Dr. O’Connor sees himself embodying different national, religious, and gender identities. This embodiment is discussed with Nora in a conversation about “everything [the doctor] know[s] about the night” (79). His character and meandering yet compelling dialogue with Nora imports different gender identities (79-80, 96), national archetypes/stereotypes (90), religious identities (91), and languages (92-94) and combines them in the uncertainties that night symbolizes. Dr. O’Connor says,
“Do things look in the ten and twelve of noon as they look in the dark? Is the hand, the face, the foot, the same face and hand and foot seen by the sun? For now the hand lies in a shadow; its beauties and its deformities are in a smoke—there is a sickle of doubt across the check bone thrown by the hat’s brim, so that there is half a face to be peered back into speculation” (85).
Night represents uncertainty, and uncertainty produces speculation. For the doctor, this appears in the ways glossed above, turned inward, in terms of speculative identity. For Nora, speculations are turned outward, toward Robin. Nora’s pain is emphasized even more, as the doctor implies it, because of the way that otherness is understood among women. “She who stands looking down upon her who lies sleeping knowns the horizontal fear, the fear unbearable. For man goes only perpendicularly against his fate. He was neither formed to know that other nor compiled of its conspiracy” (87). The doctor seems to imply that, unlike men, women were formed to know “that other.” What might Barnes be getting across by having Dr. O’Connor describe this unbearable “horizontal fear”?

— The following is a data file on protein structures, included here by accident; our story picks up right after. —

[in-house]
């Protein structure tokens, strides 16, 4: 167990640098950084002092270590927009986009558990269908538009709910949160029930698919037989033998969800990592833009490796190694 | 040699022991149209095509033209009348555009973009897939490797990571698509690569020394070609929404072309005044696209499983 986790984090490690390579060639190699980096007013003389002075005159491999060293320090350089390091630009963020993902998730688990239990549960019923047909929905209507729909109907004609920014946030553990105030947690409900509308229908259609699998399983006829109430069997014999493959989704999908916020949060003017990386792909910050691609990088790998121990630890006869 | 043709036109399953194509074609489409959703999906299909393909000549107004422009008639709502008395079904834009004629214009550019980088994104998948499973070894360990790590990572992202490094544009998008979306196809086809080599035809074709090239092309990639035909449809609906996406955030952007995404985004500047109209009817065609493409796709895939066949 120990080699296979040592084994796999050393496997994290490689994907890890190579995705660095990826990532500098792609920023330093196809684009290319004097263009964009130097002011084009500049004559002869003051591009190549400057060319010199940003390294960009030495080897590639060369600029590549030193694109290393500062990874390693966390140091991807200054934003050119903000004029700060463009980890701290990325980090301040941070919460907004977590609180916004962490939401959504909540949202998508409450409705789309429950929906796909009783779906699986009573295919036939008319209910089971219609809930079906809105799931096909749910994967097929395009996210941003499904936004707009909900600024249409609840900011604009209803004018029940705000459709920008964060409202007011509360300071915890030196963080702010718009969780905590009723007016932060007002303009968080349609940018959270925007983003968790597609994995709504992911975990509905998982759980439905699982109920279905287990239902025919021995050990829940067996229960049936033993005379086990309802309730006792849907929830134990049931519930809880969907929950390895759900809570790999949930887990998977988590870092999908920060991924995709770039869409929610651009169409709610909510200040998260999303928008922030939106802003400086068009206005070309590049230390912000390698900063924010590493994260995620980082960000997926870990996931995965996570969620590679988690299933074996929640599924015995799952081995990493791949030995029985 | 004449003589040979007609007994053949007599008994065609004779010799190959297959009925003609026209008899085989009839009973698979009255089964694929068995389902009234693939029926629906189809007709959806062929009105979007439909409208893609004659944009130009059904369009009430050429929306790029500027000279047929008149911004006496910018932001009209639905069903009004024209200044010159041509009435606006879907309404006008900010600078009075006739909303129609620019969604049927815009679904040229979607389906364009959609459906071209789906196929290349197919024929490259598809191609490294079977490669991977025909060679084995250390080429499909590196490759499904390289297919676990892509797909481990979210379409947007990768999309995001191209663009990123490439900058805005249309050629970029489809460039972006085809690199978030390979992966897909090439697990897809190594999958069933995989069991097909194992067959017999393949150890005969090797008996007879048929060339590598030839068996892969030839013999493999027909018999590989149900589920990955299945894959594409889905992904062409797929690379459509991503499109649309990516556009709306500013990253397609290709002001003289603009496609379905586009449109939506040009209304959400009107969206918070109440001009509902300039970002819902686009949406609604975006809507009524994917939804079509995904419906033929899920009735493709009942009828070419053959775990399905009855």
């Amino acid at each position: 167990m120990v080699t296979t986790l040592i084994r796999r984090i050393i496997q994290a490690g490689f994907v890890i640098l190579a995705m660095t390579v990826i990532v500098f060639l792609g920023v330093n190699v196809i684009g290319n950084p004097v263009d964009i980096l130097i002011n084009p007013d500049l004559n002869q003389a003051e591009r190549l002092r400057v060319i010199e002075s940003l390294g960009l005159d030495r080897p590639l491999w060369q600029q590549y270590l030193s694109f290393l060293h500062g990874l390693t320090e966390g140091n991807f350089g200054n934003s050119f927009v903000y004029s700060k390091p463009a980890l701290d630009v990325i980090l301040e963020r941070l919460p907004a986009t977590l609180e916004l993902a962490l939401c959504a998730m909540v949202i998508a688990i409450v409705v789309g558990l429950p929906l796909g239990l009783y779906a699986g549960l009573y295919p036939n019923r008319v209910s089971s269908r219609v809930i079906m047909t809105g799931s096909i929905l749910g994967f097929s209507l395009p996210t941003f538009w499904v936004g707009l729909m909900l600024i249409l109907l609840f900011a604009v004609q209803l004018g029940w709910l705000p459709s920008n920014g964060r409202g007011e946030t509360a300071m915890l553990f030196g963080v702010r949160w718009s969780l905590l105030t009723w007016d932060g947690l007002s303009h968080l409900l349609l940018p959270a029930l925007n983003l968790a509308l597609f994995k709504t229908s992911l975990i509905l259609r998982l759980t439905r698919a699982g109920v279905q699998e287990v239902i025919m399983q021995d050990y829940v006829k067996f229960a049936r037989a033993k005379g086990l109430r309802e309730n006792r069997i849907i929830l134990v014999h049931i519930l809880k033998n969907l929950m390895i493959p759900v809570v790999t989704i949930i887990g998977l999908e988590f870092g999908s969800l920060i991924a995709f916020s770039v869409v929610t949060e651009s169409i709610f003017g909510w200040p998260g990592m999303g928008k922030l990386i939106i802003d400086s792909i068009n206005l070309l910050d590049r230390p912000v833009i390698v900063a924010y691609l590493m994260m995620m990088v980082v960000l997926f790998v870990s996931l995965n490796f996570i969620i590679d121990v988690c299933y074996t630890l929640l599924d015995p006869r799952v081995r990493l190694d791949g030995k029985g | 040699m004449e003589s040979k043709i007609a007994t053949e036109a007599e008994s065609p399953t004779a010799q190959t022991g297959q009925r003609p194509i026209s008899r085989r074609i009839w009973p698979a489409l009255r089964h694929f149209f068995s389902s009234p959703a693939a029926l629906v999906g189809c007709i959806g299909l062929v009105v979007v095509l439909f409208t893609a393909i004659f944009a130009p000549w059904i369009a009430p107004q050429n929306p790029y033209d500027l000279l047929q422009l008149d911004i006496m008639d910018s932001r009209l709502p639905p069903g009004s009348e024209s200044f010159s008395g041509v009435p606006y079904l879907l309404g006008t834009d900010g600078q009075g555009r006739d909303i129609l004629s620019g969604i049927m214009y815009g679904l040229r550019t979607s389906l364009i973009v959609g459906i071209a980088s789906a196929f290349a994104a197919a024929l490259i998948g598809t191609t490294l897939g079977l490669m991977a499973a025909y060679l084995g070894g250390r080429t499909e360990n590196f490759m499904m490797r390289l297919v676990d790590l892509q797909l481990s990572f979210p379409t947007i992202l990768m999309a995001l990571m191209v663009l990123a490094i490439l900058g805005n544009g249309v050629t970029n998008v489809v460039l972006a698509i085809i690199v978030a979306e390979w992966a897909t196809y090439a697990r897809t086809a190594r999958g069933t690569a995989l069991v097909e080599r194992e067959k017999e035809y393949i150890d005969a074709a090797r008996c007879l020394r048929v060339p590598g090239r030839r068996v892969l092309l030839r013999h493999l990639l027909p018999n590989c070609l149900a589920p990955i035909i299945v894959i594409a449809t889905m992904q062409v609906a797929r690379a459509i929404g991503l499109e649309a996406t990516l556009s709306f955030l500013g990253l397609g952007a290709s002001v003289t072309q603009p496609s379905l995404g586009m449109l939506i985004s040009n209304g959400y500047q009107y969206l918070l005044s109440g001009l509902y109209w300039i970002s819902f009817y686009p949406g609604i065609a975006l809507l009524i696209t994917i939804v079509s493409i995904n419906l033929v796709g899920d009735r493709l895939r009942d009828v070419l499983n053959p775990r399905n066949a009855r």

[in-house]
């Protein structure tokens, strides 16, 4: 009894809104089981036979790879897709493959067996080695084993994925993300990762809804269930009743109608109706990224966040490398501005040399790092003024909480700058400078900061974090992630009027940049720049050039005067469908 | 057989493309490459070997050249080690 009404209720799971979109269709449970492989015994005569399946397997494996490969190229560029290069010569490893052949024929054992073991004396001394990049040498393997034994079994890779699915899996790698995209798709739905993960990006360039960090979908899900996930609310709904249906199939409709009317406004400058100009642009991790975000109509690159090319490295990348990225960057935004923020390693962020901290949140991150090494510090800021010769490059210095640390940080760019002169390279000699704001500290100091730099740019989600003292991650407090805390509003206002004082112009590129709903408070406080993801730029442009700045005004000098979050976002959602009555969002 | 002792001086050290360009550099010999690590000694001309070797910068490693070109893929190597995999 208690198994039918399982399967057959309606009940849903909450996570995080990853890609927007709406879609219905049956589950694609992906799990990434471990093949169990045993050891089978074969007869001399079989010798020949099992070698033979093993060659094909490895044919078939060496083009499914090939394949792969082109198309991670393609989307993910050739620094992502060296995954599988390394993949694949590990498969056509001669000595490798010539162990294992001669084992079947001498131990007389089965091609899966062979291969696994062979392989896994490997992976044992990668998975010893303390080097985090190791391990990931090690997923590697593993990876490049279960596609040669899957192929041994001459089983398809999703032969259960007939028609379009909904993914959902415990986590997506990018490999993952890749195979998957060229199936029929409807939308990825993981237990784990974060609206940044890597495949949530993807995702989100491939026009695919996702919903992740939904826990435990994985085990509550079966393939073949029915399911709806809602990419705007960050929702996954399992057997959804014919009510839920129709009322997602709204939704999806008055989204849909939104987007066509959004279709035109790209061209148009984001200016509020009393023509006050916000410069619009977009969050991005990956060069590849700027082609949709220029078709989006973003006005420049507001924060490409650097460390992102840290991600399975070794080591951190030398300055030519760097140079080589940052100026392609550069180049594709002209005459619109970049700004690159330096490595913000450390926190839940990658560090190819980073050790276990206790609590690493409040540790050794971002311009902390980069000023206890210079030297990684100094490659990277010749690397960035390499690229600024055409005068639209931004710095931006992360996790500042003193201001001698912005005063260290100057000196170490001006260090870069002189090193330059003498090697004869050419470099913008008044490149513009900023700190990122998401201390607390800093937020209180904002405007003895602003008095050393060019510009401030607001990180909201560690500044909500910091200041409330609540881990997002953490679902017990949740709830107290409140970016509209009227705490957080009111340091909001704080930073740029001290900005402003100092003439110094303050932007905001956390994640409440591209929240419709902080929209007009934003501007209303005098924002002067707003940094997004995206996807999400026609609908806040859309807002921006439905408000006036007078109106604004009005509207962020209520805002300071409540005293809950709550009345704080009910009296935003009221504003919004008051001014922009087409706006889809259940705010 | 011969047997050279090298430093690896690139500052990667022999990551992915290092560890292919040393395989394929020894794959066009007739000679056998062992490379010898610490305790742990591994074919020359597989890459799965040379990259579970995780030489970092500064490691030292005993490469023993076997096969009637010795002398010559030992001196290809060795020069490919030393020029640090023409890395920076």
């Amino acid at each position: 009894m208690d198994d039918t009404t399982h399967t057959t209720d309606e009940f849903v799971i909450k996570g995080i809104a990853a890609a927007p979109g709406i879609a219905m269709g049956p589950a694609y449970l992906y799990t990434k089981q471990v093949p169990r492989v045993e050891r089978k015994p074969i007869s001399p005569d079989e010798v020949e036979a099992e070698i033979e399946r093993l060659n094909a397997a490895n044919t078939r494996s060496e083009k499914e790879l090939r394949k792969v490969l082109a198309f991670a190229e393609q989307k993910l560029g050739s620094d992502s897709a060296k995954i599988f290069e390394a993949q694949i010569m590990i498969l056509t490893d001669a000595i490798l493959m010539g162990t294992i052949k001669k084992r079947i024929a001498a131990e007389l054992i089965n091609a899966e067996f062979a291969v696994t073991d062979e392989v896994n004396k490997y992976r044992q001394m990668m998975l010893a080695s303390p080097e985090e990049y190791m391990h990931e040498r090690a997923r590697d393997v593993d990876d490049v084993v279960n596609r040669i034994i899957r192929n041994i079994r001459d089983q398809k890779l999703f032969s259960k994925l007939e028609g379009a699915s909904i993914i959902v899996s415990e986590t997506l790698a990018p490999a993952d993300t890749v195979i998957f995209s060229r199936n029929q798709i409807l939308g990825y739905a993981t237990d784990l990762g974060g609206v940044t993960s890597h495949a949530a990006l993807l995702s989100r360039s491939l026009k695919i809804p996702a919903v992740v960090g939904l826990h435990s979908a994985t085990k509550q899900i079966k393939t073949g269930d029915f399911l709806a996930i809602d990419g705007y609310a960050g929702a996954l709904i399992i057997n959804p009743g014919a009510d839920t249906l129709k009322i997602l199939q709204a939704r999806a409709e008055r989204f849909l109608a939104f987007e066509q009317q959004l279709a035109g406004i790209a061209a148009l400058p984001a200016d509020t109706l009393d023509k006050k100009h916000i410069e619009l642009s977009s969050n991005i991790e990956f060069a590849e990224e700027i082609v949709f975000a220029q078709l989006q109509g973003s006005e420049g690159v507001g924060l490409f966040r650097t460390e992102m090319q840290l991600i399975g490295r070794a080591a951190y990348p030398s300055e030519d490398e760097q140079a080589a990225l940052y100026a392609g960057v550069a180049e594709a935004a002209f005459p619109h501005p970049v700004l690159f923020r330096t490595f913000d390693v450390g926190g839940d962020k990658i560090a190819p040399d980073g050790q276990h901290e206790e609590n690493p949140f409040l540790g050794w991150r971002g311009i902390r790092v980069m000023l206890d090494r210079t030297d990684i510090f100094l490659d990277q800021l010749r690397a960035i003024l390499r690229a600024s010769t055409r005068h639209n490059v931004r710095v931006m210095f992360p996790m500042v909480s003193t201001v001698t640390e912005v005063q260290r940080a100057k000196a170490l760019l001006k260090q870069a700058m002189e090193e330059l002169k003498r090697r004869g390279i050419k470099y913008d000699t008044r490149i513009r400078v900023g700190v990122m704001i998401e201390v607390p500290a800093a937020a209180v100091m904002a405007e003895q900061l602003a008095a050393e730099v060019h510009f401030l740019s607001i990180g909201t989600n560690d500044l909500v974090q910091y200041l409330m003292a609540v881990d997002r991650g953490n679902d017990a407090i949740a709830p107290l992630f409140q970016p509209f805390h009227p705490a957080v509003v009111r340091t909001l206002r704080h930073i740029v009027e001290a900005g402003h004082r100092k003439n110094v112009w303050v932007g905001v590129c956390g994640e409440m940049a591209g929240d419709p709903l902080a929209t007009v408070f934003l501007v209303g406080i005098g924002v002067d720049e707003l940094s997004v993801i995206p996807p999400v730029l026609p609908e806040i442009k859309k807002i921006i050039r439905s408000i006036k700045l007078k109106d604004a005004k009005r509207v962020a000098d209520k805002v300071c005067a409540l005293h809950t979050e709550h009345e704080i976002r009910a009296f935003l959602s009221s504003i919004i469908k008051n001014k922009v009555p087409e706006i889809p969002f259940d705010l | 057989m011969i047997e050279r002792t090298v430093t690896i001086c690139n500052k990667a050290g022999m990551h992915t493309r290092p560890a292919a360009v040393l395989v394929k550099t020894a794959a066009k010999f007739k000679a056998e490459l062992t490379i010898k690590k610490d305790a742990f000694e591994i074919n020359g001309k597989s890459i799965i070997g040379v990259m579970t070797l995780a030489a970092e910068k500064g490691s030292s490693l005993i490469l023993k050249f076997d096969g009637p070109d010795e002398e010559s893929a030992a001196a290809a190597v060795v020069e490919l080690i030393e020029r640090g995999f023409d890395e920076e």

As an aside, the perpendicularity assigned to men here reminds me a bit of Vorticism, with its use of sharp, rigid lines and masculine overtones.